by Michelle Ciccone | JFYNetWorks Blended Learning SPECIALIST
In July I travelled to Vietnam and Cambodia for two weeks. It was a great visit crammed with amazing experiences. I learned how to cross the swarming streets of the Old Quarter in Hanoi: go slow and steady and the zig-zagging traffic will deftly maneuver around you. I sailed through Halong Bay, one of the seven natural wonders of the world. I walked among the 1,000 year old ruins of Angkor Wat, Banteay Srei and dozens of other temples. I ate delicious and unfamiliar street food in Phnom Penh and relaxed on the Cambodian coast in a Khmer bungalow.
Southeast Asia is a voluptuous feast for the senses, but a visit to the region also demands attention to its tragic recent history. The first thing any cab driver in Phnom Penh will ask is, “Have you been to the killing fields?”
It’s very urgent to Cambodians today that visitors learn about this dark period in Cambodian history, 1975-1979, when the Khmer Rouge killed 2 million Cambodians, nearly a quarter of the population, in a horribly conceived social experiment. Just outside of Phnom Penh is the museum memorial at one of the dozens of “killing fields” scattered across the country, where thousands were killed and buried. A visit there should be coupled with a visit to S-21, the former high school where thousands were imprisoned, tortured, and killed. These places make a sobering day of site-seeing; but it is important to bear witness to this terrible episode in human history. A visit to these sites provides background and context for Cambodia today, which is one of the most welcoming, buoyant and exciting places I have ever been. Despite its tragic history, it lives up to the sobriquet “land of smiles.”
During my visit to S-21 I walked through several exhibits including a display of photos of international dignitaries who had visited the museum. Among the pictures of Hillary Clinton, Ban Ki-moon and other world figures, I was startled and pleased to see the familiar face of Mayor Rodney Elliott of Lowell. I was startled—but, when I thought about it, not surprised.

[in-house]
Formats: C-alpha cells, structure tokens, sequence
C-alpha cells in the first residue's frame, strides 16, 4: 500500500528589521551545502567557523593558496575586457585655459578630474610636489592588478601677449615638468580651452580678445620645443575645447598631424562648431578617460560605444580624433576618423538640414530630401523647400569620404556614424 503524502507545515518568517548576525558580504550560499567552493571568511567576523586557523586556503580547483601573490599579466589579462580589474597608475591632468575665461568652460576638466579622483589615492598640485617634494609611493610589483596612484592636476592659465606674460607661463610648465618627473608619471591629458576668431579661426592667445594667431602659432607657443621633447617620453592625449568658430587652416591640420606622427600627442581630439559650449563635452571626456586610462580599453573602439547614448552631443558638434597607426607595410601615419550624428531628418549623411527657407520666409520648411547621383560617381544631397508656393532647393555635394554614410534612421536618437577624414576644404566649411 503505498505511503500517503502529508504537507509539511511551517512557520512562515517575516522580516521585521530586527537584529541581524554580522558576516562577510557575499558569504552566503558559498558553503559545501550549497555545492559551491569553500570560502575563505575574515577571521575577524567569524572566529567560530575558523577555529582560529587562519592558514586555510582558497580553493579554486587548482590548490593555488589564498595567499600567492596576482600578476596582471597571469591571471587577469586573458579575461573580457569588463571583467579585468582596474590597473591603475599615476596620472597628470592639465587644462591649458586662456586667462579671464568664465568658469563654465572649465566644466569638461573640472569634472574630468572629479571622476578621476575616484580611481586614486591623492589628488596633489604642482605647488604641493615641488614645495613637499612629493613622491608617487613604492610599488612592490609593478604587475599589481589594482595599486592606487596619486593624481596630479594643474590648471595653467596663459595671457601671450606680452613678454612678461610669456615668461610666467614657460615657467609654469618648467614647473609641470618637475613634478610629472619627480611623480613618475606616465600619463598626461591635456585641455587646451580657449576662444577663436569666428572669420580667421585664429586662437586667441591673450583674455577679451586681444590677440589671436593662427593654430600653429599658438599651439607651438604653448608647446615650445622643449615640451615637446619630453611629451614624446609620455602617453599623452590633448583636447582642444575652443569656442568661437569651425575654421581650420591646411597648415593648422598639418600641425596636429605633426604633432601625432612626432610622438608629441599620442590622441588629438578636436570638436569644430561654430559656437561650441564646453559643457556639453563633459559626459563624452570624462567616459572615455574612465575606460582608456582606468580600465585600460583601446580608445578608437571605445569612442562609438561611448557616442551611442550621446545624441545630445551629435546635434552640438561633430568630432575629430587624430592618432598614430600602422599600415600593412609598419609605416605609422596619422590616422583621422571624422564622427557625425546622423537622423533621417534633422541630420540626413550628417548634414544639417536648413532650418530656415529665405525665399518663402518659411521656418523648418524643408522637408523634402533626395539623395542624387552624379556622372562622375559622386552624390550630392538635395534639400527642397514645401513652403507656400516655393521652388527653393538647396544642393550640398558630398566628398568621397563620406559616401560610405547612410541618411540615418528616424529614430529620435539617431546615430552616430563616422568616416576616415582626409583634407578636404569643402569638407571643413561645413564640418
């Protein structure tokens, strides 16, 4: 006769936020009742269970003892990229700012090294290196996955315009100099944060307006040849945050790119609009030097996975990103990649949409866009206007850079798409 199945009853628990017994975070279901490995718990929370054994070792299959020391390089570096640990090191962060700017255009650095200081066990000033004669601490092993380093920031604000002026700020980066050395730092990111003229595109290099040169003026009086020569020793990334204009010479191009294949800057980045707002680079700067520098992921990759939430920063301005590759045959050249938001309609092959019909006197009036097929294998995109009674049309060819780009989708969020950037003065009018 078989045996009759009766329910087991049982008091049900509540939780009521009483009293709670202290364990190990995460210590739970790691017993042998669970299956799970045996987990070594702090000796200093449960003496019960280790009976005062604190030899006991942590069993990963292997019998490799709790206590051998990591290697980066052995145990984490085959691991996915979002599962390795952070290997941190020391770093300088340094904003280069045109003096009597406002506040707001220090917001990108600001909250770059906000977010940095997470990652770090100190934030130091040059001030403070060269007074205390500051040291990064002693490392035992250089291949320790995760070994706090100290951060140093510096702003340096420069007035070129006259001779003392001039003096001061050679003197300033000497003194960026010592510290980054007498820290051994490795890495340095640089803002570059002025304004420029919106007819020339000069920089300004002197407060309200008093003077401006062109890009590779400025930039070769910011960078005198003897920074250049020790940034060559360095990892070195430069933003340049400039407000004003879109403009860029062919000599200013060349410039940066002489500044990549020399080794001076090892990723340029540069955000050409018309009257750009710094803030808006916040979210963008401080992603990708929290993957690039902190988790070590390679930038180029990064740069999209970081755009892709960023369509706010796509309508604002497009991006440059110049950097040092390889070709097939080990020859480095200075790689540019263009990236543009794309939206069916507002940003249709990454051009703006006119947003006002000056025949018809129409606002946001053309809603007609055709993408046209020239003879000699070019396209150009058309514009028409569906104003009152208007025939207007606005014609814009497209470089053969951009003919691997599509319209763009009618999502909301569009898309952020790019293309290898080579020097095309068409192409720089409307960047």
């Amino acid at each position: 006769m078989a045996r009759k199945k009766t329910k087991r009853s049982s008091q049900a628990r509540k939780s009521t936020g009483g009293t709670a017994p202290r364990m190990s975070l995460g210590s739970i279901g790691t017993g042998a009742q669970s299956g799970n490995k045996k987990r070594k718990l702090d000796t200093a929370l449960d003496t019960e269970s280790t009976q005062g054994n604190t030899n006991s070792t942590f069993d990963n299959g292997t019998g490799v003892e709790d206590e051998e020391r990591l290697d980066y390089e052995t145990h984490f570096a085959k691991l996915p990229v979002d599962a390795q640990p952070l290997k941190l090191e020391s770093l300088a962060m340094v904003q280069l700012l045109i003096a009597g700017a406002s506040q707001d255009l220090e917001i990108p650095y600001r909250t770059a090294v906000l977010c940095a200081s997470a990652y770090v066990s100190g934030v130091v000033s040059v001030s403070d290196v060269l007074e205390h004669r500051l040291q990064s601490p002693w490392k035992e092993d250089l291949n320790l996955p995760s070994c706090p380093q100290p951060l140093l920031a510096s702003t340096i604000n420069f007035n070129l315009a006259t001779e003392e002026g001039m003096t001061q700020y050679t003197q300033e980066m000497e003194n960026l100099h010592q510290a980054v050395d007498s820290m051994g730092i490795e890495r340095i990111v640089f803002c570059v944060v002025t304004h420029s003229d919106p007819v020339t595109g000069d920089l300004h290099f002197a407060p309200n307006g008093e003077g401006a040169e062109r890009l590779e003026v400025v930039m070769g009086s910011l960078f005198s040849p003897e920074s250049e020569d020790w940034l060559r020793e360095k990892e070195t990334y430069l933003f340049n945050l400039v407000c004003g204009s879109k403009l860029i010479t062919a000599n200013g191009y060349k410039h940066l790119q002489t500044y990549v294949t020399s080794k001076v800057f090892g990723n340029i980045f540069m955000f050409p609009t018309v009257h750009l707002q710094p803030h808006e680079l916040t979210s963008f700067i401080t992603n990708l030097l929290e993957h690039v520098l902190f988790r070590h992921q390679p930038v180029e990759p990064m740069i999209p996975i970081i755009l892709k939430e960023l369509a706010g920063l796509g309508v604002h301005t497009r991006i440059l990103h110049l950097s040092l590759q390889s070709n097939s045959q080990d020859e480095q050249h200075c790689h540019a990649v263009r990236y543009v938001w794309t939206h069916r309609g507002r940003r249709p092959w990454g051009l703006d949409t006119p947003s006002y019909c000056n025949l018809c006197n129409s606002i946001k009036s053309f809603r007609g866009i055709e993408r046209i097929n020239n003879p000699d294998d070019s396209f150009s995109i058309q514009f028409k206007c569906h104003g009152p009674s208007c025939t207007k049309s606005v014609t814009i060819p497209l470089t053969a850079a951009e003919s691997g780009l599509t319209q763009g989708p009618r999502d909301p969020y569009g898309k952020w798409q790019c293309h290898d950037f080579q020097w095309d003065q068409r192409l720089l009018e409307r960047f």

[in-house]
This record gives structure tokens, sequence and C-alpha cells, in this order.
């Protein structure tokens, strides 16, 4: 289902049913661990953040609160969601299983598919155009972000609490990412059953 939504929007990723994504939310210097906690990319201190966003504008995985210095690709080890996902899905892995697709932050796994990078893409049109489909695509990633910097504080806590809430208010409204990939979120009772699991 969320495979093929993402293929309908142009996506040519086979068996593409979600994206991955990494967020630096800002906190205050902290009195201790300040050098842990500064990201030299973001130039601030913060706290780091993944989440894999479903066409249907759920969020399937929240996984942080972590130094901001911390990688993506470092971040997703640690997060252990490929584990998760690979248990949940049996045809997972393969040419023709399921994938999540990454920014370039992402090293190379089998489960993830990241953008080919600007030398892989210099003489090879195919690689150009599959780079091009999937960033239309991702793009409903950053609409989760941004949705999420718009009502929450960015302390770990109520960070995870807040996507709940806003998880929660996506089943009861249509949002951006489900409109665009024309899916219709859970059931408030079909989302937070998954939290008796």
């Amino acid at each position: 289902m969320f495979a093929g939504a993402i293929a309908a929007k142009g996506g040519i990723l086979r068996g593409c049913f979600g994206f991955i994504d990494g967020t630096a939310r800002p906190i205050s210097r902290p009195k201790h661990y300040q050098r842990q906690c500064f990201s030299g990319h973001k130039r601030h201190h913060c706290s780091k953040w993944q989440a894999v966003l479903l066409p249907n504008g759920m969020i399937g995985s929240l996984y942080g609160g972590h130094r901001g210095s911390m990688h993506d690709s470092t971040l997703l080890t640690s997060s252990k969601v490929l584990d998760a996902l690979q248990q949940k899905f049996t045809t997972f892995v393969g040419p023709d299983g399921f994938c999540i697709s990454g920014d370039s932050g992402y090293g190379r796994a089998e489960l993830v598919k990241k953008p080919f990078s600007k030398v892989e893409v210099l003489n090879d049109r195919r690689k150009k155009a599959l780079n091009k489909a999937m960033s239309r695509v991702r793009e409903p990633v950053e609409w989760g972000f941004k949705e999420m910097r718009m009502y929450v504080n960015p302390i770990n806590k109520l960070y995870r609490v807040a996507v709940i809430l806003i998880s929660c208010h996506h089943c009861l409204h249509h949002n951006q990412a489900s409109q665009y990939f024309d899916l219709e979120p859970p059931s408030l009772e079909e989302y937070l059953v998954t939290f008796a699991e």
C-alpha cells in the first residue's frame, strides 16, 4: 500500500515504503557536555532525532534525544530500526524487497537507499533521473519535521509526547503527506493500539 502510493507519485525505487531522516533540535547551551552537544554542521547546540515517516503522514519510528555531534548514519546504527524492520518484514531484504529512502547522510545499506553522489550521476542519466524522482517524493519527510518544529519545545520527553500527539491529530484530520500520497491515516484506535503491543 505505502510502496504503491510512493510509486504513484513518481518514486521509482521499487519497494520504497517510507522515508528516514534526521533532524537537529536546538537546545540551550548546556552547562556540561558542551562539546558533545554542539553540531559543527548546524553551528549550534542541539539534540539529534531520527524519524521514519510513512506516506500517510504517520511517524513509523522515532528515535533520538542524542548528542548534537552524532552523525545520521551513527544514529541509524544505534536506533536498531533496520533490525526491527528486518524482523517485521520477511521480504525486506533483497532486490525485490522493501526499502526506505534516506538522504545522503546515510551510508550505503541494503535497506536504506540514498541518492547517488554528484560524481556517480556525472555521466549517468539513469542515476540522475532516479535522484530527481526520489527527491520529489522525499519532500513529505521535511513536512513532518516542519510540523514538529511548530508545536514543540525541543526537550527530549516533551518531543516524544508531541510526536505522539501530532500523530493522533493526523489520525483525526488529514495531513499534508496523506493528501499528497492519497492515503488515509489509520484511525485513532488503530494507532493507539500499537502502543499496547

For the past two school years I have been lucky enough to work in Lowell High School coordinating the JFYNetWorks college readiness program. I’ve gotten to know the students and community, and spoken with many Cambodian-American students about their background and culture. Lowell has the second largest Cambodian population in the United States, with estimates as high as 40,000 Cambodian- Americans living in Lowell today. The Cambodian community in Lowell hosts many cultural events to celebrate Cambodian identity and educate the larger Lowell community about Cambodian heritage. Cambodian food in Lowell is delicious! Many days after my work at Lowell High I stop at one of many favorite Cambodian restaurants to eat beef lok lak or fish amok. It’s one of the many perks of working in Lowell!
Mayor Elliott traveled to Cambodia in January 2015 along with several other representatives from Lowell, including leaders of the Cambodian- American community. The purpose of the trip was to commemorate the 40th anniversary of the establishment of refugee camps during the Khmer Rouge regime. Mayor Elliott and the other members of the delegation traveled to Cambodia to learn more about Cambodian history and culture in order to better serve the Cambodian -American population of Lowell.
Without knowing it, I was traveling in Mayor Elliott’s footsteps and following his example by acquiring a better understanding of the students I work with at Lowell High and their families. It’s a great honor to work with these students and help them reach their goal of attending and graduating from college. My visit to Cambodia provided an indelible reminder of how we all benefit from living in diverse communities and learning about each other’s culture and history. I can’t wait to return to Lowell High in the fall with broader understanding and deeper appreciation.
Read other posts by Michelle